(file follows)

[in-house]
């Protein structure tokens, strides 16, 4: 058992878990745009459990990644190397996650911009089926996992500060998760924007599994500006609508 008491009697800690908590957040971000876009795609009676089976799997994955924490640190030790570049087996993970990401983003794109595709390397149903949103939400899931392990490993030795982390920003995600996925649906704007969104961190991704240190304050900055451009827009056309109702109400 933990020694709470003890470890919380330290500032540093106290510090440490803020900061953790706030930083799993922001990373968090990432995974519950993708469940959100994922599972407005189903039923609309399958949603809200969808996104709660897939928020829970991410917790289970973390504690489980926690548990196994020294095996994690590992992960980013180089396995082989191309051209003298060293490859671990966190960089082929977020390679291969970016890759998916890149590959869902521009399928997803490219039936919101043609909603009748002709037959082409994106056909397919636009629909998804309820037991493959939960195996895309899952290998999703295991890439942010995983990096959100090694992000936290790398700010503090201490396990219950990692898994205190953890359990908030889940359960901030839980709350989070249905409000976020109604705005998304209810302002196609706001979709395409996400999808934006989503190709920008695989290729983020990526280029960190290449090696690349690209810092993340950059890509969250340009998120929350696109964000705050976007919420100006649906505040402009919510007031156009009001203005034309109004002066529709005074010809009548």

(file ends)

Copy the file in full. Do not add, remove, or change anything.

[in-house]
């Protein structure tokens, strides 16, 4: 058992878990745009459990990644190397996650911009089926996992500060998760924007599994500006609508 008491009697800690908590957040971000876009795609009676089976799997994955924490640190030790570049087996993970990401983003794109595709390397149903949103939400899931392990490993030795982390920003995600996925649906704007969104961190991704240190304050900055451009827009056309109702109400 933990020694709470003890470890919380330290500032540093106290510090440490803020900061953790706030930083799993922001990373968090990432995974519950993708469940959100994922599972407005189903039923609309399958949603809200969808996104709660897939928020829970991410917790289970973390504690489980926690548990196994020294095996994690590992992960980013180089396995082989191309051209003298060293490859671990966190960089082929977020390679291969970016890759998916890149590959869902521009399928997803490219039936919101043609909603009748002709037959082409994106056909397919636009629909998804309820037991493959939960195996895309899952290998999703295991890439942010995983990096959100090694992000936290790398700010503090201490396990219950990692898994205190953890359990908030889940359960901030839980709350989070249905409000976020109604705005998304209810302002196609706001979709395409996400999808934006989503190709920008695989290729983020990526280029960190290449090696690349690209810092993340950059890509969250340009998120929350696109964000705050976007919420100006649906505040402009919510007031156009009001203005034309109004002066529709005074010809009548």